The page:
What Is the Natural Habitat of E.Coli?

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E. coli (Escherichia coli) has a bad reputation. Each year people, usually infants and older adults who ingested contaminated food or water, die from being infected with this tiny bacterium. But in its proper habitat, E. coli is your friend, keeping your digestive system in good working order.

Primary Habitat

  • E. coli lives primarily in the intestines of animals, including humans. Of the two and a half pounds of bacteria living in your large and small intestines, E. coli is the largest group, making up as much as 1 percent of the bacteria.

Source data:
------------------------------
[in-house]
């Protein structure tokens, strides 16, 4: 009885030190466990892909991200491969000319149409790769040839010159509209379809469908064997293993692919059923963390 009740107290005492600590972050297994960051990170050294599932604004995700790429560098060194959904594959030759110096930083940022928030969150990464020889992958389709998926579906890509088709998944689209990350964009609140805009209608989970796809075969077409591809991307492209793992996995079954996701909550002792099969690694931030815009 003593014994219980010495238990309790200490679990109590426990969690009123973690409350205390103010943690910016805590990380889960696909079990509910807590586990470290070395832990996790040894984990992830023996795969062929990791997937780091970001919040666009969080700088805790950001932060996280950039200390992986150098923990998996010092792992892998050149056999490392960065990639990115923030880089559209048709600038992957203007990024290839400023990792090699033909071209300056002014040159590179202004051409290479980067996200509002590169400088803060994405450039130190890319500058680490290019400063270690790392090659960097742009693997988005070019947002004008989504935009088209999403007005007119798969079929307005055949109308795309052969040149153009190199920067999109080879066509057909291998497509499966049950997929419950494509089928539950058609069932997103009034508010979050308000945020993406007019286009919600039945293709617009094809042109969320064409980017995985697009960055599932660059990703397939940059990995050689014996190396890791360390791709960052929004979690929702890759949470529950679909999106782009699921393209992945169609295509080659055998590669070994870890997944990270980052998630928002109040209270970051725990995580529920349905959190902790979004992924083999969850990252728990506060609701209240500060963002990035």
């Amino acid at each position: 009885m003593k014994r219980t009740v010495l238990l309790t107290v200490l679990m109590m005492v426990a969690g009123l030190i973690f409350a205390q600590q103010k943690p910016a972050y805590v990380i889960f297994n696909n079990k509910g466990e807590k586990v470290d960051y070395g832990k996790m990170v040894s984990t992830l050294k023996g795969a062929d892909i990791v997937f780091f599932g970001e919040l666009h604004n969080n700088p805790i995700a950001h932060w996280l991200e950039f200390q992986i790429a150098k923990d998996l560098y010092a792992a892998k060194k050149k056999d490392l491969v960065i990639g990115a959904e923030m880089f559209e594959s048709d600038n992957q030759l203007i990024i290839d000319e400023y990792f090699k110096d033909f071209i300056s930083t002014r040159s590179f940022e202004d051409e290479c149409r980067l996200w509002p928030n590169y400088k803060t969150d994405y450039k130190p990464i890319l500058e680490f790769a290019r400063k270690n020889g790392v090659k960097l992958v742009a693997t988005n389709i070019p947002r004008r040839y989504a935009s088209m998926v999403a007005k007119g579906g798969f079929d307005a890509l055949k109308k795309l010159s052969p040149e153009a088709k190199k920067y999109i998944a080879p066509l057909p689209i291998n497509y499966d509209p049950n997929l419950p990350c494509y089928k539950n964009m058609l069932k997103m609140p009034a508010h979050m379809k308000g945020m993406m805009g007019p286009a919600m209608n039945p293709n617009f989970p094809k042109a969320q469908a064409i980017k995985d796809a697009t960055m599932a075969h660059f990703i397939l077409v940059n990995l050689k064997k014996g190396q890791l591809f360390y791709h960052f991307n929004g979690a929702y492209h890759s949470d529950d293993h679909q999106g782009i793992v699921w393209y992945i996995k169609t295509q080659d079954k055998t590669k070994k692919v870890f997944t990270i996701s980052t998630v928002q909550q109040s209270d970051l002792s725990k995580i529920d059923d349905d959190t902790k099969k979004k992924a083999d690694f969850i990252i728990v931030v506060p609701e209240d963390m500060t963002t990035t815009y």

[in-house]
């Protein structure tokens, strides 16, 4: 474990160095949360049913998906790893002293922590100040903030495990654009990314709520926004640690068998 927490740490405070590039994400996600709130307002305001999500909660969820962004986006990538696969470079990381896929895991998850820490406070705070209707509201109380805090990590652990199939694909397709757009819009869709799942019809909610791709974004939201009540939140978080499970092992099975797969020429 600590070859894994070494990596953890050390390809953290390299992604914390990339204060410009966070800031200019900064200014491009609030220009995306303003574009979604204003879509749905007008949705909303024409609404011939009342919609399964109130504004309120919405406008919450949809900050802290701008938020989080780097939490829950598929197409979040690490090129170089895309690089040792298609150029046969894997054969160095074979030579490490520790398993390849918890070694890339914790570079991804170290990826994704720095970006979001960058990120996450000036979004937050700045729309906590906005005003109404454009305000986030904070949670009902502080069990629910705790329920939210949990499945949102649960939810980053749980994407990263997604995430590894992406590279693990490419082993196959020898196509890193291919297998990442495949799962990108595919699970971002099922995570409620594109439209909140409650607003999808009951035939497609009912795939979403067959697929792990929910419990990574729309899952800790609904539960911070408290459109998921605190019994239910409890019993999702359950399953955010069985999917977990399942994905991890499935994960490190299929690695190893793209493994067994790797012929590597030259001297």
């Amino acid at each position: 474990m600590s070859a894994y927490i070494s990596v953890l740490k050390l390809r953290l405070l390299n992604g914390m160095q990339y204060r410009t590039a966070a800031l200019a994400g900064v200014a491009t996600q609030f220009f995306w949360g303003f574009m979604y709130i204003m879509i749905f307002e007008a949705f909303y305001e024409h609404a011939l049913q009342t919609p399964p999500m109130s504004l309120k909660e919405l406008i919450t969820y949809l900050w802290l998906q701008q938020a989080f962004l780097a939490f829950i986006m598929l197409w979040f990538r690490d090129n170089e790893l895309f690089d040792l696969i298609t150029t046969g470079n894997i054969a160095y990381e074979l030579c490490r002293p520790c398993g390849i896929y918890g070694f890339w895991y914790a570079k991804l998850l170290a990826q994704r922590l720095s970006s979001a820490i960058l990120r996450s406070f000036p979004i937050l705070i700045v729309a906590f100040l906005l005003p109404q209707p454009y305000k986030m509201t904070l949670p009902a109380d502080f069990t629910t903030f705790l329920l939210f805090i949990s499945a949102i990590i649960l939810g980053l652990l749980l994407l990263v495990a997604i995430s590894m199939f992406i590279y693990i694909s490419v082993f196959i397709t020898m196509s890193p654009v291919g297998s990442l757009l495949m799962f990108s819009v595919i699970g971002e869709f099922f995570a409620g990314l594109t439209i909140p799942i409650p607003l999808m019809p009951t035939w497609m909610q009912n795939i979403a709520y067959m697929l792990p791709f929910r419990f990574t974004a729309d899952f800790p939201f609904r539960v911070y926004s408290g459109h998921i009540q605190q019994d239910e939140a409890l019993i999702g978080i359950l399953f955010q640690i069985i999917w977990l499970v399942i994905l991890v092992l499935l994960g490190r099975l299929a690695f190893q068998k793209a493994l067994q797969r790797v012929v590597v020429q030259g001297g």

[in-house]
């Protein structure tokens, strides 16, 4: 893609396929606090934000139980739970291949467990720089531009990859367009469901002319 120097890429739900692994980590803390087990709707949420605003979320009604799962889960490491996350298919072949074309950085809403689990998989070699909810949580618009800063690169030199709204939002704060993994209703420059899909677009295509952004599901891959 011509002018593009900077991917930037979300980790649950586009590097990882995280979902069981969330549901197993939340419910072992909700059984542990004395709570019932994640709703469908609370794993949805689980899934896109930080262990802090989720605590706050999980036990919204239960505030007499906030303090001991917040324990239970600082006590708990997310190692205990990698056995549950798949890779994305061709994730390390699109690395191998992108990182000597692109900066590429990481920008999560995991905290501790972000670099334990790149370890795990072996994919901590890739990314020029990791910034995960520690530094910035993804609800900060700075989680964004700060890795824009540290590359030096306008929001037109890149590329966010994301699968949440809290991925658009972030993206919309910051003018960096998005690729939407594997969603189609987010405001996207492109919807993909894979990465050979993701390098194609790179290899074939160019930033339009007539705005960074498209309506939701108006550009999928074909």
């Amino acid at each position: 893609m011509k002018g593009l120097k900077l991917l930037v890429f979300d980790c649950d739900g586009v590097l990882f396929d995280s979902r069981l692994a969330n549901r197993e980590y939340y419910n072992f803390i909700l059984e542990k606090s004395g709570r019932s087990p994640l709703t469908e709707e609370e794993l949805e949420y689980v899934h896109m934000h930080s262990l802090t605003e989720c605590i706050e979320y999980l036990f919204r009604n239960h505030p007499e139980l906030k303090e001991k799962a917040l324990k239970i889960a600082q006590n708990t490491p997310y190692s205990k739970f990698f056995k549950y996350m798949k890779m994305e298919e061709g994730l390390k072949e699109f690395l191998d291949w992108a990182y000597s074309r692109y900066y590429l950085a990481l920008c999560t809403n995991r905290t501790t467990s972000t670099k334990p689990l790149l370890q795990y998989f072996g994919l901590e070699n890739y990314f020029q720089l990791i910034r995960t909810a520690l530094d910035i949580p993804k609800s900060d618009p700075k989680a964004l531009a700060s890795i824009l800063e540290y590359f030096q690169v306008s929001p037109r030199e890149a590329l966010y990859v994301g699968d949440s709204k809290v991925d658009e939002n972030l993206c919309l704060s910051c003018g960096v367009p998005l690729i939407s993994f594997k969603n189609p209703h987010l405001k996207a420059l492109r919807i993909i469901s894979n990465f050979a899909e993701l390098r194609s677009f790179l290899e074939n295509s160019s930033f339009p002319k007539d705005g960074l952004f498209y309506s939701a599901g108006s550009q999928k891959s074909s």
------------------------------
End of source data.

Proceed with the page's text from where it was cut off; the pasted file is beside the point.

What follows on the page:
Ecological Niche

  • In its proper habitat, E. coli is a beneficial organism. It helps you digest your food and produces small amounts of Vitamins K and B12.

Outside the Gut

  • E. coli is able to survive outside its primary habitat, e.g., in water and mud contaminated by E. coli-ridden feces. If this water comes into contact with raw vegetables like spinach and lettuce, E. coli can attach to the leaves. Ground meats can also contain E. coli due to slaughterhouse processing.

Unnatural Habitat

  • A small subset of E. coli is dangerous to humans if ingested. In the stomach, E. coli 0157:H7 can cause bloody diarrhea and kidney failure.

Climate

  • E. coli thrives at temperatures between 40 degrees and 140 degrees Fahrenheit. Cooking meats to at least 145 degrees Fahrenheit and ground meats to 165 degrees Fahrenheit will kill E. coli.

References

  • Photo Credit Image by Flickr.com, courtesy of Rick Audet
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